Wood Trading Exchange Stokes Green Energy Row
By Terry Macalister, The Guardian
Oil, gold and even pork bellies have been traded on commodity markets for many years, but traders are now able to buy and sell industrial wood pellets via an electronic market place for the first time.
The APX-ENDEX exchange in the Netherlands has launched green energy contracts at a critical moment, when demand for biomass is soaring, but critics argue that burning wood to generate electricity causes as many problems as it solves.
Drax power station in Yorkshire. Credit: freefotouk/flickr
Traditional power stations such as Drax in North Yorkshire are increasingly switching to burning wood instead of coal to reduce carbon emissions and an international trade in wood pellets is developing.
APX has developed the contracts in co-operation with Port of Rotterdam, which has seen a big increase in the amount of wood being brought into the docks to feed biomass plants across Europe. The port – the biggest in Europe – says it expects to be handling 2-3m tons annually by 2025 as imports from places such as Canada and Russia soar.
The APX commodity exchange has been publishing data on industrial wood pellet prices since 2008 and argues a traded contract will help biomass users find supplies in a more cost-efficient and transparent way. "Bilateral trading has been going on but not on any exchange. That will now change," said a spokeswoman for APX.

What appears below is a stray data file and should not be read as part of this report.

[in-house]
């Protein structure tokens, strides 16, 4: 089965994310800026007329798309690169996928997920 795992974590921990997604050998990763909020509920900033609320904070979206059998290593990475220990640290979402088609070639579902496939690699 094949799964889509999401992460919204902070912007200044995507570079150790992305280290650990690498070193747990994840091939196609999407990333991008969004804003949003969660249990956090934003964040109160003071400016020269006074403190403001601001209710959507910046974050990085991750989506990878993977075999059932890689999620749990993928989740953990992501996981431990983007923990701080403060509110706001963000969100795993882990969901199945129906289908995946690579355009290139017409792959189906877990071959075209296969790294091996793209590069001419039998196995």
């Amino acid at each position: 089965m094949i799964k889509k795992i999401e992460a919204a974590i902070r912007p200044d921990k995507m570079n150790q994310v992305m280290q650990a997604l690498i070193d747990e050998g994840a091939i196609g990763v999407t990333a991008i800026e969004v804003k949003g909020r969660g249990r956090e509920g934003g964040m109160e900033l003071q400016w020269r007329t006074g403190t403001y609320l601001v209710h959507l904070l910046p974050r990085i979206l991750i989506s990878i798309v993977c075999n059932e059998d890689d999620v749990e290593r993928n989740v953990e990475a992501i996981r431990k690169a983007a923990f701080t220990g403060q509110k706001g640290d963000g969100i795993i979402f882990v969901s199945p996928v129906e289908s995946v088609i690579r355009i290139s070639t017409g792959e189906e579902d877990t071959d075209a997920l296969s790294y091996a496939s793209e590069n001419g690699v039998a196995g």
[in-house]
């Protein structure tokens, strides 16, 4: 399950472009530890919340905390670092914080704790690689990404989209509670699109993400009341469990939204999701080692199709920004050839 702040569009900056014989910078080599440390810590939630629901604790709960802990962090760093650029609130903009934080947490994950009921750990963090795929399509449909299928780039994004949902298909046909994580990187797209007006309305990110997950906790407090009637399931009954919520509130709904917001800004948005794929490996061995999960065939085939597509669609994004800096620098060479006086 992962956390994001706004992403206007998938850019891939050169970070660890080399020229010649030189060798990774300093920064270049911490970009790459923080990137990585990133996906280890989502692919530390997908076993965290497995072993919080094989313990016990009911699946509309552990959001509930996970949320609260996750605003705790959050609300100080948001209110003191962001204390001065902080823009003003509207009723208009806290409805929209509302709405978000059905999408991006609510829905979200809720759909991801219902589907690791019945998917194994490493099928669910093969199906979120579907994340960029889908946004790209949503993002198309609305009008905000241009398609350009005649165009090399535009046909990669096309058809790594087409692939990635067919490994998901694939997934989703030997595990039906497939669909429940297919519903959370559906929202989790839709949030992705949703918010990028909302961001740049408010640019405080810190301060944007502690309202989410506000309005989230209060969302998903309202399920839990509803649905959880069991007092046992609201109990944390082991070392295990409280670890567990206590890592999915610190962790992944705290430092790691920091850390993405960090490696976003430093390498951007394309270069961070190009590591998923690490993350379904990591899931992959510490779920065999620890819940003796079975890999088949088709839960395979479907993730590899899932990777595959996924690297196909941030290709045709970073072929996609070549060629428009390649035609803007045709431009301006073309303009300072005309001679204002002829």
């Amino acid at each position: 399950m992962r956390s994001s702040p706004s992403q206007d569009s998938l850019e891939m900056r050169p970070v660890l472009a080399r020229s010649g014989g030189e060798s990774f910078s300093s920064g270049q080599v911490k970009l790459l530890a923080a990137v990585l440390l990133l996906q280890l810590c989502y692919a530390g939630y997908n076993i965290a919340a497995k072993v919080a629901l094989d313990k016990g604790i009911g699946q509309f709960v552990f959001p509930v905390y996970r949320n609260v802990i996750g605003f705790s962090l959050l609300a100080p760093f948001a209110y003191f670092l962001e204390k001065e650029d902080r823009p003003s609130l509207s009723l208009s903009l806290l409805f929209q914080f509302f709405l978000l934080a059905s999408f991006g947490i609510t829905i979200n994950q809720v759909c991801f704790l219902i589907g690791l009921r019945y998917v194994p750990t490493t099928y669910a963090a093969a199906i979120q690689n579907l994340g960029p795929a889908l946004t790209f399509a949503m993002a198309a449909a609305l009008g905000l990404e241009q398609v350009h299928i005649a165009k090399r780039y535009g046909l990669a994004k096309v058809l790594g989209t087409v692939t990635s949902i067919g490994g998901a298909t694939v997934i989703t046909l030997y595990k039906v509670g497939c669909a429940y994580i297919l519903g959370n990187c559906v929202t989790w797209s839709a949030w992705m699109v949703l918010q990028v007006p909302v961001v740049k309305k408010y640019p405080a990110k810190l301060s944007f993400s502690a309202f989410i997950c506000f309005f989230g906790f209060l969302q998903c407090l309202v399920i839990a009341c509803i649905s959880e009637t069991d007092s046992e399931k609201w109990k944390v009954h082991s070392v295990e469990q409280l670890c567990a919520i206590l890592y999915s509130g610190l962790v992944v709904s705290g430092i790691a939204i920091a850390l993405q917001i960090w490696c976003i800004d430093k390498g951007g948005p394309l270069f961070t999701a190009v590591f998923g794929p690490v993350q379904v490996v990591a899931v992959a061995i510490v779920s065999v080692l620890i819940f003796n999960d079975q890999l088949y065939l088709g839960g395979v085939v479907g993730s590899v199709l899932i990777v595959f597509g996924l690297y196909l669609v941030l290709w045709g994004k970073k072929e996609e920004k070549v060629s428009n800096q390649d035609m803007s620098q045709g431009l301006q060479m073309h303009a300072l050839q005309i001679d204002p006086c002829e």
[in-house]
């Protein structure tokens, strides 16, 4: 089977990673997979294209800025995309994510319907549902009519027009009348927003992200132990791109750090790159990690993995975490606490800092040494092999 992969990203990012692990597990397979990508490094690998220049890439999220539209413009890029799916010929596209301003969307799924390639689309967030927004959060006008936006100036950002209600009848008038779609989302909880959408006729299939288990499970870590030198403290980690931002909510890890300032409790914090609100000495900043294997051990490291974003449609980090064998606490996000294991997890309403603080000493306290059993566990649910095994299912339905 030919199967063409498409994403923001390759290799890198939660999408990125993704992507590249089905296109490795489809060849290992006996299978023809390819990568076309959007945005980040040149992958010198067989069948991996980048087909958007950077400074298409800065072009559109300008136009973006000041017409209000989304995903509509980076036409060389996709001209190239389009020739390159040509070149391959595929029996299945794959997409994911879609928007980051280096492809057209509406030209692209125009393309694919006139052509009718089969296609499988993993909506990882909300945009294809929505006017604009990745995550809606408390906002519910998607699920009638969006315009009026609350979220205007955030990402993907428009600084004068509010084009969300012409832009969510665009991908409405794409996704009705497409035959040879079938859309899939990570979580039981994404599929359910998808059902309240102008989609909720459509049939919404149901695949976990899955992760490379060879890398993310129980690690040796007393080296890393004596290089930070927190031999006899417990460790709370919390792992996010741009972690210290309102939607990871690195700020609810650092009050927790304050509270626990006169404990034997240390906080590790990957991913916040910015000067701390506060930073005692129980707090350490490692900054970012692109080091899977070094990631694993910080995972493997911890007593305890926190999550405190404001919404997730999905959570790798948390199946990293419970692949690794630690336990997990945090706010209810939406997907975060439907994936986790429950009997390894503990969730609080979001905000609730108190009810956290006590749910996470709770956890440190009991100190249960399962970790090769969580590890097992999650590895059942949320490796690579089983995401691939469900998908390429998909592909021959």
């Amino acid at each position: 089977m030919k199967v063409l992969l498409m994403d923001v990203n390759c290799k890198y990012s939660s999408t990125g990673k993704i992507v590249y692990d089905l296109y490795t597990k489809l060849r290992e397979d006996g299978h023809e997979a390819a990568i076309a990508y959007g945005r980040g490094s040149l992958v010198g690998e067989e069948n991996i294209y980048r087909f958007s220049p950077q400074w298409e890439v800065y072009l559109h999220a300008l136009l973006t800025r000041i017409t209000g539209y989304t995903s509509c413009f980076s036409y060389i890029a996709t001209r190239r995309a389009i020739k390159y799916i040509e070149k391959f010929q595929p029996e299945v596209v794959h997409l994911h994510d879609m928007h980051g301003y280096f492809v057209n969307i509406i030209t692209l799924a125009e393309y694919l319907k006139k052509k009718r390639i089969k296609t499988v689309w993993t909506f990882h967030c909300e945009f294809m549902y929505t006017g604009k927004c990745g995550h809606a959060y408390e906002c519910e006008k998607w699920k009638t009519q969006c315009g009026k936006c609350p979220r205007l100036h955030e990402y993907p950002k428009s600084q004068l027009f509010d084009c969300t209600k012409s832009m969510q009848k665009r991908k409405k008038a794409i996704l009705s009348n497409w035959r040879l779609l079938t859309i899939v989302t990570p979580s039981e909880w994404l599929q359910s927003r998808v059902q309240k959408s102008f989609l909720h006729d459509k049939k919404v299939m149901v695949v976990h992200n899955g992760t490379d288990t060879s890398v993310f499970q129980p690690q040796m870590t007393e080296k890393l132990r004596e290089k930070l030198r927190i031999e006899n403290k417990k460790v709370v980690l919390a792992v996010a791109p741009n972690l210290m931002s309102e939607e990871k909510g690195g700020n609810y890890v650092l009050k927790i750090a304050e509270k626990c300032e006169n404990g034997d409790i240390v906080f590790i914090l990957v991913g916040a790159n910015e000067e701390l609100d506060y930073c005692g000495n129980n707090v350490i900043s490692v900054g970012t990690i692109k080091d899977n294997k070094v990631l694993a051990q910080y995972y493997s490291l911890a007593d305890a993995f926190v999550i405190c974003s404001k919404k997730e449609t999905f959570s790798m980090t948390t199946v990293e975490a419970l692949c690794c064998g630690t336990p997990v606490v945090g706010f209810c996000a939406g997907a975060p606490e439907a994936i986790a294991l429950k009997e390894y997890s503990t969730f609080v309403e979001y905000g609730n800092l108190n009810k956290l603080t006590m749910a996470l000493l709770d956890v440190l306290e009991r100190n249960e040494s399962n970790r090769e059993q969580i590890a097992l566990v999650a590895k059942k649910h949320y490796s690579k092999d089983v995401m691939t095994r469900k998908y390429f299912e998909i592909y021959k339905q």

There is a growing controversy over subsidies being given to further the development of biomass plants in Britain. Renewable obligation certificates (ROCs) are issued to green generators and can be traded with other suppliers as a way of their meeting their obligations on renewable energy. A review by the Department of Energy and Climate Change has proposed keeping the 0.5 ROC (per MWh) support level for co-firing of coal or other fossil fuels and biomass.
This has not only upset other wood users worried about the impact on product prices, but also Fergus Ewing, the Scottish energy minister, who fears Britain becoming dependent on foreign imports.
"Both oil and gas prices have shown us the importance of a secure local supply, and if we rely too heavily on imported timber there is a risk of energy security problems in future," he argues.
Companies such as RWE are involved in switching the Tilbury coal-fired power station to biomass and is open about its plans to bring in all the fuel from America.
Terry Macalister is energy editor of the Guardian. Reprinted with permission.